Jealousy Responses in Same-Sex Friendship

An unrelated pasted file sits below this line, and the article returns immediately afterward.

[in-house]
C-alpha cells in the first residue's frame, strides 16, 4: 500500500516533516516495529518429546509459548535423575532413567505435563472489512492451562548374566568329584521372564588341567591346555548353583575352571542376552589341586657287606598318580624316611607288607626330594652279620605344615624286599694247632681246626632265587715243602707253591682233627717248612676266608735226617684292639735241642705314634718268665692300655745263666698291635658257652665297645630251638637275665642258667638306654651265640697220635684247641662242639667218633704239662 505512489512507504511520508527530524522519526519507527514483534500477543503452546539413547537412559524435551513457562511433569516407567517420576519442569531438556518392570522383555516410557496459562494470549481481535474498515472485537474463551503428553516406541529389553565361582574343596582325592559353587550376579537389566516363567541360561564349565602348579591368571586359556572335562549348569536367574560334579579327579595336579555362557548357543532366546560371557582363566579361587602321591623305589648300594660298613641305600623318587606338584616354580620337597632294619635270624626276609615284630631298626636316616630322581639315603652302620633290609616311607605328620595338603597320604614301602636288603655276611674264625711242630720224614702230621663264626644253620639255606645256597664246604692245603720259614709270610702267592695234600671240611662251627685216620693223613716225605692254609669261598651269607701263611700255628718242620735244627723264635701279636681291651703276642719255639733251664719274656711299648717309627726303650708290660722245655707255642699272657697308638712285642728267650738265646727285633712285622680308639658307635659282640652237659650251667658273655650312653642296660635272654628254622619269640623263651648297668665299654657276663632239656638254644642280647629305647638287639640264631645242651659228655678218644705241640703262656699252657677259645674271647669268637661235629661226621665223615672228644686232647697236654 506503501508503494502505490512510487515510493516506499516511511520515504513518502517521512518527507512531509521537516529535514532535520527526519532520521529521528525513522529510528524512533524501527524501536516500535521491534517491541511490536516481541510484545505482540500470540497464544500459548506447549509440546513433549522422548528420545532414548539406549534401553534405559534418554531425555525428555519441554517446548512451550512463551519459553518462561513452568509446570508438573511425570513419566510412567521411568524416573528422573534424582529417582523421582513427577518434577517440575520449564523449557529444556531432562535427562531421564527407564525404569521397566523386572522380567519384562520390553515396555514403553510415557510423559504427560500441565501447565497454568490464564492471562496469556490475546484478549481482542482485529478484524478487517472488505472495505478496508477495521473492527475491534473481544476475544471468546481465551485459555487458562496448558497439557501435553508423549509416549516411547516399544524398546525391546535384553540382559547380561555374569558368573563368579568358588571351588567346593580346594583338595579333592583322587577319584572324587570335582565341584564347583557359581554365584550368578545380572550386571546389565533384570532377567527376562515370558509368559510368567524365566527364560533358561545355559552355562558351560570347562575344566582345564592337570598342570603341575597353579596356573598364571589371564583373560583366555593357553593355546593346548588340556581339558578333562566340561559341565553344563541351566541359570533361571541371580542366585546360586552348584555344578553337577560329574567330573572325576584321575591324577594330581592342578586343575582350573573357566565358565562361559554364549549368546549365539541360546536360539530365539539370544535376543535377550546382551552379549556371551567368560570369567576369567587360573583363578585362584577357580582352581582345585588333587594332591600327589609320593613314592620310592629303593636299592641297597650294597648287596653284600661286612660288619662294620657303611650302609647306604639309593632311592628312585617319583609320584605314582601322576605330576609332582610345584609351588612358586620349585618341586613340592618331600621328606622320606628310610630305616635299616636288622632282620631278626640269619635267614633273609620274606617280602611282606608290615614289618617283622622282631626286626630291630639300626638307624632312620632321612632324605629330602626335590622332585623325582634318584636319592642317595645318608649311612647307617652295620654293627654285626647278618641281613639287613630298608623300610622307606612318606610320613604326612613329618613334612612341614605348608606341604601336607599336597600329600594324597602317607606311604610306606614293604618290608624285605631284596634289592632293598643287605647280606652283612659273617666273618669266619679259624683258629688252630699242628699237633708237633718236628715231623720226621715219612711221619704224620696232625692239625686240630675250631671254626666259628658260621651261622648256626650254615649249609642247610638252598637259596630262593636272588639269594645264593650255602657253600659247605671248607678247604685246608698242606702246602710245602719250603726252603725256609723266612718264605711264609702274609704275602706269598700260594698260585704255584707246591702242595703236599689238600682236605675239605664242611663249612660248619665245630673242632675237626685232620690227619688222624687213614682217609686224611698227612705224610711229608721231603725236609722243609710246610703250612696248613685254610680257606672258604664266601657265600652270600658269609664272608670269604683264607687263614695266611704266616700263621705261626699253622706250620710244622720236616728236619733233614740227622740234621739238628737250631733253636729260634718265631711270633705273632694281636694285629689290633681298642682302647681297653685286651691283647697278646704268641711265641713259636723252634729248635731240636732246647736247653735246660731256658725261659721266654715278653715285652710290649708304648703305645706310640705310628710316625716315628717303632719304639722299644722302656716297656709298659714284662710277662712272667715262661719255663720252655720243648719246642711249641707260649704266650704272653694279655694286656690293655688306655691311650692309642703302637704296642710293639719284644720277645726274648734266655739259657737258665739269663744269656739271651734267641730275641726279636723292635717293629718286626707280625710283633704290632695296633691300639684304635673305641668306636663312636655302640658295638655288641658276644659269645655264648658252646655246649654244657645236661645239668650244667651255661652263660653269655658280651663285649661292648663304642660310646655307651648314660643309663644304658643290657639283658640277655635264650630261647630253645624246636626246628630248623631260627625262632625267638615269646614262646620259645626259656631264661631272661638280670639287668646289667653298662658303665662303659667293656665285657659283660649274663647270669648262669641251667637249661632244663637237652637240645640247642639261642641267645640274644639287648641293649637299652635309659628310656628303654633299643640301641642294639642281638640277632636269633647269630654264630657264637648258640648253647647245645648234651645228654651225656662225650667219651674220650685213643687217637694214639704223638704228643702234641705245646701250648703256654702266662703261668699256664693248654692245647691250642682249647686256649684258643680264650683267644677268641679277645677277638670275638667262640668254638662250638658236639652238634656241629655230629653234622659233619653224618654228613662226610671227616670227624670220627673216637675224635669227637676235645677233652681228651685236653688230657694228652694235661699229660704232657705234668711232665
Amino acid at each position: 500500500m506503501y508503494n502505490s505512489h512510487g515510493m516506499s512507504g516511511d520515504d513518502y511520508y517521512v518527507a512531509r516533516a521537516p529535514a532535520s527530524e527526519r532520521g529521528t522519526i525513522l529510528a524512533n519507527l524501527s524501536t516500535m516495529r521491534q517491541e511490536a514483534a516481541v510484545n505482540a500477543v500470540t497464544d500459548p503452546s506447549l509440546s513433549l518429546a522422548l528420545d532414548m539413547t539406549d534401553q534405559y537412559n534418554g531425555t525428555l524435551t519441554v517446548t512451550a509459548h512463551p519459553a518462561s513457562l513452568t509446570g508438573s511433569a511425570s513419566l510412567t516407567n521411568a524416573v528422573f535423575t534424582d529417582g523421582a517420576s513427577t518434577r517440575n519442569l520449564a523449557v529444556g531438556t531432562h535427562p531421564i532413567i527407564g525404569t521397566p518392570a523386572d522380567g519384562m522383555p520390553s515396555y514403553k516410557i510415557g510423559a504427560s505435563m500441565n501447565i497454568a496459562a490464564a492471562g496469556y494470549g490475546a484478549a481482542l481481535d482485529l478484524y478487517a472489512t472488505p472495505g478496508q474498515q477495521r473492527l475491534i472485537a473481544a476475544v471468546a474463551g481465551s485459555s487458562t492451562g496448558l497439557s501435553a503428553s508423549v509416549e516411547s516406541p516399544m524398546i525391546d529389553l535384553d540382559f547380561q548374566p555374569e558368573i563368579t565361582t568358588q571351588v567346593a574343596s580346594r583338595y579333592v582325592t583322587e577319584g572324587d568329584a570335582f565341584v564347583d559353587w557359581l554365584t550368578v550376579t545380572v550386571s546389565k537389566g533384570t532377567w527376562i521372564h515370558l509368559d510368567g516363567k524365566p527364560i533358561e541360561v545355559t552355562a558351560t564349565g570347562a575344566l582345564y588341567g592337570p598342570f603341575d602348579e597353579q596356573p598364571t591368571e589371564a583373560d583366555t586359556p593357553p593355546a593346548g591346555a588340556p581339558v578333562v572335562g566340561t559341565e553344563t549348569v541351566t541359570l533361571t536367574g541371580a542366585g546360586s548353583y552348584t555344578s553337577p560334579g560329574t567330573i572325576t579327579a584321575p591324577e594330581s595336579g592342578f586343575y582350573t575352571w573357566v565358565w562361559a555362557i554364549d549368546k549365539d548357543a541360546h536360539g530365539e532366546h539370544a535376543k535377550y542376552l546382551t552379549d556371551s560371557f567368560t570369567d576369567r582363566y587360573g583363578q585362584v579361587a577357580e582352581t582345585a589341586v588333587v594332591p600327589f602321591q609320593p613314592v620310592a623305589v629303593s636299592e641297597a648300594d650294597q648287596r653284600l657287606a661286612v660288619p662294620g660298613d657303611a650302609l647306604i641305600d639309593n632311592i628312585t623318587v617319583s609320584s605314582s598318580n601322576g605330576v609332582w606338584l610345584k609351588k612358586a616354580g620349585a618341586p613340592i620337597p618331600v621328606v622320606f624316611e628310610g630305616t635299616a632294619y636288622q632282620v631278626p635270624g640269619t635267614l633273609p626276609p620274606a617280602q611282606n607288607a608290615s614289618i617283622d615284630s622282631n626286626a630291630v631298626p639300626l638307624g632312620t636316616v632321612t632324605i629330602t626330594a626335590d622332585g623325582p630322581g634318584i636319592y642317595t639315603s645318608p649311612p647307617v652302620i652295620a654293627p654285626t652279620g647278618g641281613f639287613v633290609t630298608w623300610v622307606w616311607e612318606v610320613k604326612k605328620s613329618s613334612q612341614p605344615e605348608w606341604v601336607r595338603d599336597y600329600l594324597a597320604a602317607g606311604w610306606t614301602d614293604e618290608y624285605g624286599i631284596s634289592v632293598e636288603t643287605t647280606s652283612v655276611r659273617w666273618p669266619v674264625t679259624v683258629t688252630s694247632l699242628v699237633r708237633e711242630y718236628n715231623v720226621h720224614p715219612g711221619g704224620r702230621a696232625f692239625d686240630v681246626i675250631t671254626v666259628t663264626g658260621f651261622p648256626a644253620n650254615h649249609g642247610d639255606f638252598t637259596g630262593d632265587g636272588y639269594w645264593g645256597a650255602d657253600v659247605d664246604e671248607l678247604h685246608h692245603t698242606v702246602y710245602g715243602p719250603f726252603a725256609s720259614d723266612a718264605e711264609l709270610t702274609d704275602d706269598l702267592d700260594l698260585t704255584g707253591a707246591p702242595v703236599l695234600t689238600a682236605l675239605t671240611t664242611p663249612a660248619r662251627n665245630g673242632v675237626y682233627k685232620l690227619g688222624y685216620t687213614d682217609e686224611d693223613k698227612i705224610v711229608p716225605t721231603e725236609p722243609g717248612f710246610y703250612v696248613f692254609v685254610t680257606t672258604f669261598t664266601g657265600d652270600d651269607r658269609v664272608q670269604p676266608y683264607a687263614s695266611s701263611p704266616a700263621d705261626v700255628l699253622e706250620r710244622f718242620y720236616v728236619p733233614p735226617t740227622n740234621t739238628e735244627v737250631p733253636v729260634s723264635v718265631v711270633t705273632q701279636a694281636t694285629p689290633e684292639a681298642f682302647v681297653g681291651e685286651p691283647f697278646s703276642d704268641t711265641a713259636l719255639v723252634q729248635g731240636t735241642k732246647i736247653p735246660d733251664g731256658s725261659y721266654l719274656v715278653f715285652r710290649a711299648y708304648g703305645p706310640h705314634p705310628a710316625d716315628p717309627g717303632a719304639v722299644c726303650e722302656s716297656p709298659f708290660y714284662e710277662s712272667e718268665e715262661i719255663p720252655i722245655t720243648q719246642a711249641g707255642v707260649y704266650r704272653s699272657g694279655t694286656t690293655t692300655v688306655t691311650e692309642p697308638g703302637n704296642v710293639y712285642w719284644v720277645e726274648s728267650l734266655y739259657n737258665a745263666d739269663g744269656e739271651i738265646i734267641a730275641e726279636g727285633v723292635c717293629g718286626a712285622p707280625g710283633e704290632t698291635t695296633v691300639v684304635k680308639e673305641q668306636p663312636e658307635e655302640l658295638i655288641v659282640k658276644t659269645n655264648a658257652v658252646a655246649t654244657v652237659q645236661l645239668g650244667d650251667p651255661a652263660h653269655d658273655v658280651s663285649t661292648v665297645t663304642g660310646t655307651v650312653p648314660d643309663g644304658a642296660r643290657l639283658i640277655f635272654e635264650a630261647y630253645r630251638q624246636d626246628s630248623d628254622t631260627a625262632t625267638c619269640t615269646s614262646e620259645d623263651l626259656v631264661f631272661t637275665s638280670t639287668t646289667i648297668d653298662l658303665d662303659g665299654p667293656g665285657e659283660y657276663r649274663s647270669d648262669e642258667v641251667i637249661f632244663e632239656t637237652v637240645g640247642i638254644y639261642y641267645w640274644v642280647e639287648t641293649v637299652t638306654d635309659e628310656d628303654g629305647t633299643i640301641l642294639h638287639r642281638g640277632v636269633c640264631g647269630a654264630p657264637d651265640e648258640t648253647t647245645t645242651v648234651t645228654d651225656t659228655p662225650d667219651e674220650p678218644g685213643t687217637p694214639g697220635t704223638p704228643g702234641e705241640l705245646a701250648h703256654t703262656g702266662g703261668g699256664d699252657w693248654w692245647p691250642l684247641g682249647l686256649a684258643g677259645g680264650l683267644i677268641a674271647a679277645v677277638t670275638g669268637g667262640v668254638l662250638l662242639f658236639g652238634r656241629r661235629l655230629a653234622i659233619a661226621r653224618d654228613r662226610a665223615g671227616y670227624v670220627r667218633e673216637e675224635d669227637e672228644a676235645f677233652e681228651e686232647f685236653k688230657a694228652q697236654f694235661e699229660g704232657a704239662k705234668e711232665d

From a functional perspective, jealousy may help protect an important relationship against a rival regardless of the types of relationships. This dissertation focuses on a valuable nonromantic relationship—namely, same-sex friendship— and investigates how people try to maintain it in a jealousy situation by examining a wide range of responses, from prosocial to antisocial. While answering this question, I also aim to overcome a major obstacle in the jealousy literature by assessing jealousy via methods reflecting more real-life situations, such as experimental manipulation in the lab and a diary method. Chapter 1, which elicited jealousy via a recall and hypothetical scenarios, finds that adults often experience friendship jealousy and when they do, they engage in both prosocial and antisocial behaviors. Chapter 2 uses an in-lab manipulation in actual same-sex friends in an ethical manner, and successfully changed self-reported emotions and behaviors. Participants in the jealousy condition were less likely to take risks in their friendships by engaging in less confrontation and acting more nicely towards rivals, most of whom were also friends with participants. Finally, using a 14-day diary method, Chapter 3 examines the early and late processes of friendship jealousy in more naturally occurring situations, and the effects of existing friendship quality as a moderator on each process. Consistent with the previous findings, real-life friendship jealousy increased both prosocial and antisocial behaviors in individuals. Moreover, the study found that better friendship quality provided a buffer against perceiving the presence of rival however, once the rival became threatening, it intensified the motivation to protect their friendships. Together, this dissertation extends the jealousy literature and our understanding of how people react to friendship jealousy and offers new insights on how jealousy unfolds in real life situations.